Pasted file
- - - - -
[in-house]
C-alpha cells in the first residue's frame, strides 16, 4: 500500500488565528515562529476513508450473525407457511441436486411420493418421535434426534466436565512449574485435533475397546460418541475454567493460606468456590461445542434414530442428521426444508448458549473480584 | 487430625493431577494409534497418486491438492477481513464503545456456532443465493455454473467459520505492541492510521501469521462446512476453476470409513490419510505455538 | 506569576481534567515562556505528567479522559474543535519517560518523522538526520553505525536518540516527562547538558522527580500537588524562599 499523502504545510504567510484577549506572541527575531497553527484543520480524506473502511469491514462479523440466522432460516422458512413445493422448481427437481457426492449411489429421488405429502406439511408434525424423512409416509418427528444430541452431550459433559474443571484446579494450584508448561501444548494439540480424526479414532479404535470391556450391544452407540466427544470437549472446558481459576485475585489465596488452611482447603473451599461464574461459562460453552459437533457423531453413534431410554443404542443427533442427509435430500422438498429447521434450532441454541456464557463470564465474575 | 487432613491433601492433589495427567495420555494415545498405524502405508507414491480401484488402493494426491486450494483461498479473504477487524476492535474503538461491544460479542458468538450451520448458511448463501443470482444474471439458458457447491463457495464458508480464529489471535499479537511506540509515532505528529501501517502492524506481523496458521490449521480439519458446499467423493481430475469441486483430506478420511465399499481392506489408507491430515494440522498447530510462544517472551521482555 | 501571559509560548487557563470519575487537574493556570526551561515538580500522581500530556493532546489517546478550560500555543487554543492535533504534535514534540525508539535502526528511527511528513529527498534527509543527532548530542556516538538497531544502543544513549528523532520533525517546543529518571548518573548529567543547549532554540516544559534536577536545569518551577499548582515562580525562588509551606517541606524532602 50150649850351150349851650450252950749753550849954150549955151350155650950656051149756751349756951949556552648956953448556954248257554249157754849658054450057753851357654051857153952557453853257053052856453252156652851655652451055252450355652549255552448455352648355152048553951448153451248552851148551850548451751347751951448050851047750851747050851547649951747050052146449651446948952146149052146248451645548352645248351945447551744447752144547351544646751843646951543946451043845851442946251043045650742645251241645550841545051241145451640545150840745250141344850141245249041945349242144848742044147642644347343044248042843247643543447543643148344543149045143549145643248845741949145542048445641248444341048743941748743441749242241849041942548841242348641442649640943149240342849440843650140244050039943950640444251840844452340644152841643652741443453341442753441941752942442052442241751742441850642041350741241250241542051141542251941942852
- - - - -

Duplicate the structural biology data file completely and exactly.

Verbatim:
[in-house]
C-alpha cells in the first residue's frame, strides 16, 4: 500500500488565528515562529476513508450473525407457511441436486411420493418421535434426534466436565512449574485435533475397546460418541475454567493460606468456590461445542434414530442428521426444508448458549473480584 | 487430625493431577494409534497418486491438492477481513464503545456456532443465493455454473467459520505492541492510521501469521462446512476453476470409513490419510505455538 | 506569576481534567515562556505528567479522559474543535519517560518523522538526520553505525536518540516527562547538558522527580500537588524562599 499523502504545510504567510484577549506572541527575531497553527484543520480524506473502511469491514462479523440466522432460516422458512413445493422448481427437481457426492449411489429421488405429502406439511408434525424423512409416509418427528444430541452431550459433559474443571484446579494450584508448561501444548494439540480424526479414532479404535470391556450391544452407540466427544470437549472446558481459576485475585489465596488452611482447603473451599461464574461459562460453552459437533457423531453413534431410554443404542443427533442427509435430500422438498429447521434450532441454541456464557463470564465474575 | 487432613491433601492433589495427567495420555494415545498405524502405508507414491480401484488402493494426491486450494483461498479473504477487524476492535474503538461491544460479542458468538450451520448458511448463501443470482444474471439458458457447491463457495464458508480464529489471535499479537511506540509515532505528529501501517502492524506481523496458521490449521480439519458446499467423493481430475469441486483430506478420511465399499481392506489408507491430515494440522498447530510462544517472551521482555 | 501571559509560548487557563470519575487537574493556570526551561515538580500522581500530556493532546489517546478550560500555543487554543492535533504534535514534540525508539535502526528511527511528513529527498534527509543527532548530542556516538538497531544502543544513549528523532520533525517546543529518571548518573548529567543547549532554540516544559534536577536545569518551577499548582515562580525562588509551606517541606524532602 50150649850351150349851650450252950749753550849954150549955151350155650950656051149756751349756951949556552648956953448556954248257554249157754849658054450057753851357654051857153952557453853257053052856453252156652851655652451055252450355652549255552448455352648355152048553951448153451248552851148551850548451751347751951448050851047750851747050851547649951747050052146449651446948952146149052146248451645548352645248351945447551744447752144547351544646751843646951543946451043845851442946251043045650742645251241645550841545051241145451640545150840745250141344850141245249041945349242144848742044147642644347343044248042843247643543447543643148344543149045143549145643248845741949145542048445641248444341048743941748743441749242241849041942548841242348641442649640943149240342849440843650140244050039943950640444251840844452340644152841643652741443453341442753441941752942442052442241751742441850642041350741241250241542051141542251941942852